Republican Robert Pittenger has done what few U.S. House candidates have ever accomplished: Break the $3 million mark in fundraising.
Pittenger faces Charlotte Democrat Jennifer Roberts in the 9th District after surviving a heated primary and runoff.
He has invested $2.2 million in his own campaign, according to new finance reports.
Only one House candidate in the country has dug deeper into their own pocket.
Meanwhile, in the neighboring 8th District, incumbent Democrat Larry Kissell and GOP challenger Richard Hudson each has raised $1.2 million.
Though Hudson outraised Kissell 2-1 between July and October, Kissell had more cash in the bank at the end of September.
The reports also show that Kissell and Roberts are campaigning with virtually no help from their national party.
The Democratic Congressional Campaign Committee this week canceled a final week of planned TV advertising for Kissell.
Last summer a spokesman said it had reserved $1.1 million of air time for him in the Charlotte market.
And the DCCC has done nothing for Roberts, who is running in the Republican-leaning 9th District.
The reports shed light on two of North Carolinas most closely watched races.
The 9th District
Pittenger and Roberts, along with Libertarian Curtis Campbell, are vying to replace retiring GOP Rep. Sue Myrick in the district that includes parts of Mecklenburg, Iredell and Union counties.
No congressional candidate in North Carolina has raised as much as Pittenger. The real estate investor has loaned his campaign $305,000 in the quarter on top of the $1.9 million he gave his campaign in the primary.
Roberts own contributions clearly show that hes not afraid to put his own hard work and money at stake to make certain the American dream doesnt end with this generation, said campaign spokesman Brian Mullis.
Pittenger raised $251,000 from individuals during the third quarter. Of that, $42,000 came from donors in southeast Charlottes 28211 ZIP code. In total, hes raised more than $620,000 from individual donors.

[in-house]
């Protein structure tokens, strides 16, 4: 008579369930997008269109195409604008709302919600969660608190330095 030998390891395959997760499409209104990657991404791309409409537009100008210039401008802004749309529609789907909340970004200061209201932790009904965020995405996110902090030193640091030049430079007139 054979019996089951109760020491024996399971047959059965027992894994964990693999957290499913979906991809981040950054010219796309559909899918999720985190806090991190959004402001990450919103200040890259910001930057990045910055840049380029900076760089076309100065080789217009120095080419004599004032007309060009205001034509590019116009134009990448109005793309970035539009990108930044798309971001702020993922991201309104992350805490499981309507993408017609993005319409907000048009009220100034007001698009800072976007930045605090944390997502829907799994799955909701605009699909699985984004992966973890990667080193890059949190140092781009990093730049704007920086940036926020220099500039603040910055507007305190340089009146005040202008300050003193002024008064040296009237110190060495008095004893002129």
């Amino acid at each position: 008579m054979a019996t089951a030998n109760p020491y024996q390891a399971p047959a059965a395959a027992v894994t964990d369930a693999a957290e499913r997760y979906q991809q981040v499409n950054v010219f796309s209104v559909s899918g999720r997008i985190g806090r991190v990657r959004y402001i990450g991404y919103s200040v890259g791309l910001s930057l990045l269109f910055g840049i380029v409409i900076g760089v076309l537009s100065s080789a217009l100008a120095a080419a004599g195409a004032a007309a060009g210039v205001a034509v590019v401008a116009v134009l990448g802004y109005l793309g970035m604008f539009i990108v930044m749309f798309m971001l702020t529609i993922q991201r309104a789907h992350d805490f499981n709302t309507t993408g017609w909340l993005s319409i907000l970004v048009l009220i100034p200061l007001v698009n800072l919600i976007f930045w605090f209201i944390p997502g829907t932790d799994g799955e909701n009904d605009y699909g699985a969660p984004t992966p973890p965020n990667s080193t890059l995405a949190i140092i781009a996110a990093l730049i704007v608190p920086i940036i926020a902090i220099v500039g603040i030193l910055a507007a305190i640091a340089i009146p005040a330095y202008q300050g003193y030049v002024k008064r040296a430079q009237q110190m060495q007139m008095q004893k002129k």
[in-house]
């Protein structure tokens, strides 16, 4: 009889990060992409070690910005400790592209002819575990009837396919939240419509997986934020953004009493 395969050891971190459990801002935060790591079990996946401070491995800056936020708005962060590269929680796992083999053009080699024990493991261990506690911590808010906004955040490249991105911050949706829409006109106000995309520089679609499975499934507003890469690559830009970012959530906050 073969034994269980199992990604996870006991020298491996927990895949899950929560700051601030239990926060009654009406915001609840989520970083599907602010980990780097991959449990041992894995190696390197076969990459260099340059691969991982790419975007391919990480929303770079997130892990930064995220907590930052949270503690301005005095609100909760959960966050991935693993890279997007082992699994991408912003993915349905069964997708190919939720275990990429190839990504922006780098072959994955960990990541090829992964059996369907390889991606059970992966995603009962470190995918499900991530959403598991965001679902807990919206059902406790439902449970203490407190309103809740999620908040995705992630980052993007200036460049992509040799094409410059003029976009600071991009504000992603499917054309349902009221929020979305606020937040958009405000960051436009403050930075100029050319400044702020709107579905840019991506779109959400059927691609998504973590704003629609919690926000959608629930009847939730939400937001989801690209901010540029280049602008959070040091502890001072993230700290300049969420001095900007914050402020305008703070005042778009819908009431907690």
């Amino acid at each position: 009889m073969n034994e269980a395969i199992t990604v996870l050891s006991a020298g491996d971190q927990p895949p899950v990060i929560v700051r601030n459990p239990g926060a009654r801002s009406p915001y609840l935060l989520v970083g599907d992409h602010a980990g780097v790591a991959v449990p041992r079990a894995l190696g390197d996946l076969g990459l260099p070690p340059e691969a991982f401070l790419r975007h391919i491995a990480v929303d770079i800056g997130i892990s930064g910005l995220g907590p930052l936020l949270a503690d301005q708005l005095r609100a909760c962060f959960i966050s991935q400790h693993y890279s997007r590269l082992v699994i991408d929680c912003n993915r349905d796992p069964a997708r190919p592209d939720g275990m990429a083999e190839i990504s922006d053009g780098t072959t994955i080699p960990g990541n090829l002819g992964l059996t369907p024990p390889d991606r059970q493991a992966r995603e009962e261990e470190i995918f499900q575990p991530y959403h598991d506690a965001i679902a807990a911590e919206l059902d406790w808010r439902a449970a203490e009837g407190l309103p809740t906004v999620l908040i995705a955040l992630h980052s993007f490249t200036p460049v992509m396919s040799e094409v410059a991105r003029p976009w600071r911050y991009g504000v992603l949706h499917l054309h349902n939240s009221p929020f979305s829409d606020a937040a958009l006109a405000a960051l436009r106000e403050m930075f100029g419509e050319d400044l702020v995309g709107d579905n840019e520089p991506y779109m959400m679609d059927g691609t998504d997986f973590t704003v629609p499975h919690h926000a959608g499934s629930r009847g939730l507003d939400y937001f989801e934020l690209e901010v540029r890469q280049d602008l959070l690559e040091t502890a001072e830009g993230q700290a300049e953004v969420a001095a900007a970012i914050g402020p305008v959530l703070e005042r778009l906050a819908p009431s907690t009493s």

Roberts has raised virtually all her money $441,000 from such donors.
It shows what people whove been watching the campaign know, she said Tuesday, that Ive been reaching out to individuals and including everybody in my campaign. Hes reaching into his deep pocket and special interests.
She said the fact that the DCCC, which helps Democratic congressional candidates around the country, has done nothing for her campaign is a sign of her independence.
Asked about the race during a stop in Charlotte Tuesday, Democratic National Chair Debbie Wasserman Schultz said only, Youve got to talk to the DCCC.
A DCCC spokeswoman declined to comment on the race.
The 8th District
Kissell, of Montgomery County, is running for a third term in a district redrawn by Republicans with the aim of getting him out.
The district stretches east from Charlotte to Robeson County.
Never a prolific fundraiser, Kissell has relied more on political action committee donations than individual contributions.
Hes raised nearly $800,000 from PACs representing corporate, labor and agricultural interests.
Hes done it with little help from the national party.
Theres no clearer sign of Larry Kissells upward re-election battle than his fellow Democrats even giving up hope on him, said Andrea Bozek, a spokeswoman for the National Republican Congressional Committee. It speaks volumes.
Kissell has been written off before. When he first ran in 2006, the national party backed another candidate in the primary.
Folks have been saying that Larry cant win since 2006, said spokesman Christopher Schuler. They spend 364 days writing his obituary and on that other day he gets elected and re-elected and works hard to represent the people of the 8th District.
Hudson, a consultant who worked as an aide to former 8th District Rep. Robin Hayes and other lawmakers, has been heavily supported by so-called leadership PACs sponsored by House Republican leaders.
Thats one reason that among the four Charlotte-area candidates, Hudson raised the most individual donations about $48,000 from out of state between July and October.
That includes $15,500 from Washington.
However, he touts the fact that he raised more from individuals than PACs.
Whether direct dollar contributions or large contributions of time, sweat and effort, folks across the district have joined our campaign, he said in a statement. They want to change the way business is done in Washington.